"Full employment," according to some economists and policymakers, is not as full as it used to be. The upshot is that many people in Washington are beginning to regard as "normal" what should be unacceptable.
That's one more reason why it is important to build a groundswell of support for the proposals in the Congressional Progressive Caucus "Better Off Budget," which sets the bar higher than any other economic plan when it comes to job creation: close to 9 million jobs over three years, and an unemployment rate that would be brought down to about 5 percent in as early as 2015. (Sign this petition to become a citizen co-sponsor of the Progressive Caucus Budget.)
That is more audacious than what would be accomplished by the Obama administration's budget, which projects that its enactment would leave unemployment averaging 6 percent in 2017 and never falling below 5.4 percent for the remainder of the decade.
But it is important to acknowledge that even the Progressive Caucus budget is built around a shift in thinking about the economy's job-creating capacity that effectively limits the parameters of the debate over what our spending, taxing and deficit policies should be. We should not settle for those limits.
That shift was recently embodied in a Bloomberg View column by Evan Soltas, "Is This the Best the Economy Can Do?" in which he suggests that "maybe we're running near full speed but don't know it."
The lack of productivity growth is a telltale sign, he writes, as well as Fed estimates that factories are running near capacity even though production is only up to the levels reached in 2007, before the recession.
That view is also enshrined in the latest Congressional Budget Office projections of potential output, which predicts a potential gross national product in 2017 that is 7.3 percent lower than projections in 2007. As a result, what CBO considers full employment – the level of unemployment that would exist for reasons other than the business cycle and short-term structural factors – has increased from 5 percent to 5.5 percent "because of changes in long-term structural factors."
The Progressive Caucus uses the Congressional Budget Office estimates of potential GNP in estimating what it would take to close the "jobs gap" – the gap between where the job market is now as a result of the recession and where it would be if the economy is operating at full capacity. It is the reason why EPI economist Joshua Smith called the budget "small 'c' conservative." To its credit, the Progressive Caucus budget includes policies that would bring the unemployment rate below 5.5 percent, according to an Economic Policy Institute analysis. But more importantly, it includes measures that would target job creation at areas of the country with persistently high unemployment.
That latter point is critical. Without special efforts in communities and segments of the country with persistently high unemployment, we could see African American unemployment remain above 10 percent for the remainder of the decade (it's currently 12 percent) and Latino unemployment averaging above 6.5 percent, down from 8.1 percent now.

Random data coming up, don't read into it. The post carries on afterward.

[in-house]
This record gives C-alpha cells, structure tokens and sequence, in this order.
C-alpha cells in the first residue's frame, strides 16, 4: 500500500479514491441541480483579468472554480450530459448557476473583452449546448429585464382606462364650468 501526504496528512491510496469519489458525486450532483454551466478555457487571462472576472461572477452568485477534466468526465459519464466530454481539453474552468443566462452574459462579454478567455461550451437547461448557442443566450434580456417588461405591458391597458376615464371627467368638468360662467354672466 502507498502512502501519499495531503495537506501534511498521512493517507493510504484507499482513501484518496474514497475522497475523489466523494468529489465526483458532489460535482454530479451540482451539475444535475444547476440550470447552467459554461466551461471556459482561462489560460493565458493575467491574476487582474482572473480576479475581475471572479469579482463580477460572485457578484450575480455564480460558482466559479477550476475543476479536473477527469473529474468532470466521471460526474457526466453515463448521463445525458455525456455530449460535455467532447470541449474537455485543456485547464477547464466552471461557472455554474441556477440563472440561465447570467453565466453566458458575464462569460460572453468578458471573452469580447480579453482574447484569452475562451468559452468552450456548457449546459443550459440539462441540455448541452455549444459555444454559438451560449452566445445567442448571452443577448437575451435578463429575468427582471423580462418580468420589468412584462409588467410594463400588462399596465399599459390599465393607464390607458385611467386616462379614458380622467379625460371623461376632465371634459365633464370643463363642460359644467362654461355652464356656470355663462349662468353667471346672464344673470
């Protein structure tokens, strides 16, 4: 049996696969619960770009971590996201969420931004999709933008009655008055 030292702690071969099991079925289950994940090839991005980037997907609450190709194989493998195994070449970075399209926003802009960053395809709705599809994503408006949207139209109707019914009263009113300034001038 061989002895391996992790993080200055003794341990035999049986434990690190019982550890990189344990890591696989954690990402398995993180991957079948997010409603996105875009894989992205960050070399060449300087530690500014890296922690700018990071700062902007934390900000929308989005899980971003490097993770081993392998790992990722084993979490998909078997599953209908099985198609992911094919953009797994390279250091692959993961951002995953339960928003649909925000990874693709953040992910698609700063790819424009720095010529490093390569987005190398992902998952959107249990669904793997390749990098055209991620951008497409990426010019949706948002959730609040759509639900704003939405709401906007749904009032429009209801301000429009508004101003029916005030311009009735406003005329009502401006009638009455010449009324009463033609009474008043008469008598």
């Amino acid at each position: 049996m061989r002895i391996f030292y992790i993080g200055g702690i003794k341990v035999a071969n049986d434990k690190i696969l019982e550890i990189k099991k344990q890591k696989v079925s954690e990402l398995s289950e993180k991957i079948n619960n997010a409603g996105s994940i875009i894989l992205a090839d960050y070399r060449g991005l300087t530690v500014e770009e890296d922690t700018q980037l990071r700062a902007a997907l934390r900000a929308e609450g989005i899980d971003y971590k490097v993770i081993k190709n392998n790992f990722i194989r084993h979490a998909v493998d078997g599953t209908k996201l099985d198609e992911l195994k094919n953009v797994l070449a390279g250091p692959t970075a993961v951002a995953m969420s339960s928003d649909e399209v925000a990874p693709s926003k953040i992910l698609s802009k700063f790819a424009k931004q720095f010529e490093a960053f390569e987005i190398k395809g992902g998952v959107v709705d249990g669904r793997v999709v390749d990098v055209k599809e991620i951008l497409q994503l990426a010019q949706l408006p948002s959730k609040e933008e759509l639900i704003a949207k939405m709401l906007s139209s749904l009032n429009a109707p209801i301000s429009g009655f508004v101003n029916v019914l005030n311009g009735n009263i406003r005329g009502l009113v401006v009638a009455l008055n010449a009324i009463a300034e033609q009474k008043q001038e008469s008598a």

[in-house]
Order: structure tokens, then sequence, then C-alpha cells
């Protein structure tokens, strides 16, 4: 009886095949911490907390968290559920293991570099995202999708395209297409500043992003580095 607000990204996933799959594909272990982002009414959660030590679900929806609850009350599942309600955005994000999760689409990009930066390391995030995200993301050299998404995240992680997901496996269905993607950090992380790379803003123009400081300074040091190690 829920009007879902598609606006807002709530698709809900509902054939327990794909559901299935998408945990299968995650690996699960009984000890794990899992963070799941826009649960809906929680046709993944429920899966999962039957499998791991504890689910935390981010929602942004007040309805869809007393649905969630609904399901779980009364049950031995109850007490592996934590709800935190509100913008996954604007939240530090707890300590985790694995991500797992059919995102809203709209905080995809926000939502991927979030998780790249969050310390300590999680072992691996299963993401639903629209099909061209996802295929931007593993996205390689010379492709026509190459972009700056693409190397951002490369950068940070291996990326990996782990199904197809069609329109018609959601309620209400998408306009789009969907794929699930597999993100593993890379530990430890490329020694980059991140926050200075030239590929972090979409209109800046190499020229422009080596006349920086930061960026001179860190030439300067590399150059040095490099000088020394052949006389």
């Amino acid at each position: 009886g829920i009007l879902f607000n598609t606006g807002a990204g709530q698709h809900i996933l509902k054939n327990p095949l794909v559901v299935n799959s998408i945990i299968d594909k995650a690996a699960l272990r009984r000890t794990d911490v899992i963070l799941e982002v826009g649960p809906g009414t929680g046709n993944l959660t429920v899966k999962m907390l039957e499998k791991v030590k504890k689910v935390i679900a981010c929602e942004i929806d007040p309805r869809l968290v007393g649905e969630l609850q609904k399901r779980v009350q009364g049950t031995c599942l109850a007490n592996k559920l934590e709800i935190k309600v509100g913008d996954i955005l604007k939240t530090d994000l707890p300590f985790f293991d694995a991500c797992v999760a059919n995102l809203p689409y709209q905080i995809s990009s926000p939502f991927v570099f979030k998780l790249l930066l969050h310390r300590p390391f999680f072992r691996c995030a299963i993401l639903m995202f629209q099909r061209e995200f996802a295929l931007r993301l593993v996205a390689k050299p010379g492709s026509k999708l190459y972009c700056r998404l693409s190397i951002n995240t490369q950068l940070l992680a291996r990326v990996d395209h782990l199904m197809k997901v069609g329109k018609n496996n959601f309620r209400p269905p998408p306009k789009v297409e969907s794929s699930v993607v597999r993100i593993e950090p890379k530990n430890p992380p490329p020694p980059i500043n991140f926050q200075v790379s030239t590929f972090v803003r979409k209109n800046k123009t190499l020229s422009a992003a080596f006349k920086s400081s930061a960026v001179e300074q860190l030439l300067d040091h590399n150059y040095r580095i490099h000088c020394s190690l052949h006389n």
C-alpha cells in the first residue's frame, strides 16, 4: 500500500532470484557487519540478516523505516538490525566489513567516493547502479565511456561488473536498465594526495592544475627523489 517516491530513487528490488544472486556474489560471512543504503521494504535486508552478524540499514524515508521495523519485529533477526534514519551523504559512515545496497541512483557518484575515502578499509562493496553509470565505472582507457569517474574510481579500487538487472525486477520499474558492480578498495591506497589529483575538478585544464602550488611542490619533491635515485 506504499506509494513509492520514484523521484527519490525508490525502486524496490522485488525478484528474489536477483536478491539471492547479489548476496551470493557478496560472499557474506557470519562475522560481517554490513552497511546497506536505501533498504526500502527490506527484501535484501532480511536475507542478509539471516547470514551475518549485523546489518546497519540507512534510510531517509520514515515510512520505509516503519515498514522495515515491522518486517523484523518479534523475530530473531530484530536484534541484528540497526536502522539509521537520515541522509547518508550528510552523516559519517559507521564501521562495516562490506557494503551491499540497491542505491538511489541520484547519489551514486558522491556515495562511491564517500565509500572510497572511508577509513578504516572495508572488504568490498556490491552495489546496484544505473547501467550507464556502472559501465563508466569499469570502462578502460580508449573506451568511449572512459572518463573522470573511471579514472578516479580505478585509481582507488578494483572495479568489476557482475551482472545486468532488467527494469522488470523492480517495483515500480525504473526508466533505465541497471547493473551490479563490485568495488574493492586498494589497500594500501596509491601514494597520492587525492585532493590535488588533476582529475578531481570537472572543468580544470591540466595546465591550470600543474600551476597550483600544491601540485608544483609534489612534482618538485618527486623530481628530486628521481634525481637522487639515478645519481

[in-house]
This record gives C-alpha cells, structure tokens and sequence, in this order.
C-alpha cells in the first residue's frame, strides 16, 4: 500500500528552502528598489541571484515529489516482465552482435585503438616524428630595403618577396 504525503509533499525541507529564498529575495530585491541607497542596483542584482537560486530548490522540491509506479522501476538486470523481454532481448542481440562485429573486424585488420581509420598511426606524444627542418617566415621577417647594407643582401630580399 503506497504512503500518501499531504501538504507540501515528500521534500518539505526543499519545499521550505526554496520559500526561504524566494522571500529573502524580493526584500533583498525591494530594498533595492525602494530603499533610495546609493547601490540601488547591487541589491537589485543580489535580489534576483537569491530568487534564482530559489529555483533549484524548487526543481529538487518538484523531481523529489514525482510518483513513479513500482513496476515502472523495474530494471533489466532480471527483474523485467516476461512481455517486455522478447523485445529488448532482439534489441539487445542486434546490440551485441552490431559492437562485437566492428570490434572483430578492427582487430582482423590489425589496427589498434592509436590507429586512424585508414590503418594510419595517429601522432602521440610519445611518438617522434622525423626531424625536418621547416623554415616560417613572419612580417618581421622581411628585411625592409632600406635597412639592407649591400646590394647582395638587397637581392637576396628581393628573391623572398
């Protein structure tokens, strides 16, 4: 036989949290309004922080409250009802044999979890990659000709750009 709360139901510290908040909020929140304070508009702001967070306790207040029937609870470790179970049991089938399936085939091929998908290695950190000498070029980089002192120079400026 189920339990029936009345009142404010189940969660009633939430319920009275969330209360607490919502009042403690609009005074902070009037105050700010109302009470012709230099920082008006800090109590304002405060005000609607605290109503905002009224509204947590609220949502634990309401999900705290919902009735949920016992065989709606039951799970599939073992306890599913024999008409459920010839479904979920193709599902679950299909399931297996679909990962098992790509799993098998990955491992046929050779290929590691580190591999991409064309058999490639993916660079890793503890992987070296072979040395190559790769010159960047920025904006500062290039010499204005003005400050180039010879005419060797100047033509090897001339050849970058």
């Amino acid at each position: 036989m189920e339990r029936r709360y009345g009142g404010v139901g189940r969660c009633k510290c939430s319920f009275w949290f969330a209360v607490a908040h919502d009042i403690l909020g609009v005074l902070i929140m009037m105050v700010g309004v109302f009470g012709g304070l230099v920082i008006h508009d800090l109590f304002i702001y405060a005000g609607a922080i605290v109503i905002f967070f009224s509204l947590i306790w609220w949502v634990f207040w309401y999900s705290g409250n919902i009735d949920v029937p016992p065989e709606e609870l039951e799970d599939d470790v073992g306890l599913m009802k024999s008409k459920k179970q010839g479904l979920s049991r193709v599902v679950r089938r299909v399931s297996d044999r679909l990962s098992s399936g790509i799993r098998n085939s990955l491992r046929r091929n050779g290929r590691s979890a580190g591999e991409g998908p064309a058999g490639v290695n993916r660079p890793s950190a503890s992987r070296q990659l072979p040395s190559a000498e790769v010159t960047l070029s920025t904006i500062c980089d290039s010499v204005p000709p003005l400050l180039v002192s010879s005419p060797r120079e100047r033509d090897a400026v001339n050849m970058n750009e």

There were 22 metropolitan areas in the country with unemployment rates above 10 percent in December, according to the Bureau of Labor Statistics, and dozens more that were above 8 percent. It is these parts of the country that need special attention, and the federal government should have the programs and resources to assist states and localities in rebuilding their economies. Those programs exist in the Progressive Caucus budget, and we should push for their adoption.
But beyond that, we should be challenging the assumption that a slow-growth economy that leaves millions of people behind is as good as it gets. Those assumptions are based on the world created by wrong-headed conservative economic policies, and corporatist trade deals that moved millions of jobs overseas, devastating our middle class and hollowing out our industrial capacity. They are based on a federal government that has been forced by conservatives in Congress to retreat from funding the research and innovation that will drive the next wave of economic growth and prosperity.
Our imperative has to be to say in all of these areas that we can and must do better.
Instead of fast-tracking a Trans-Pacific Partnership that will continue the pattern of moving jobs overseas and fueling a wage race to the bottom, let's use the democratic process to create a more equal trade relationship with the rest of the world, based on the interests of workers rather than solely on the interest of multinational corporations.
Instead of being paralyzed by fear of inflation and myths about the sustainability of our long-term debt, let's assert that the enterprise of rebuilding our middle class is worth going beyond the constraints of the Fix the Debt crowd, which is in fact profiting quite nicely from the desperation of a 99 percent under stress from high unemployment and falling wages.
There is a lot of work involved in pushing back against the "new normal." The work begins with treating the Better Off Budget as a serious, mainstream proposal for getting our economy working again. But it does not stop there.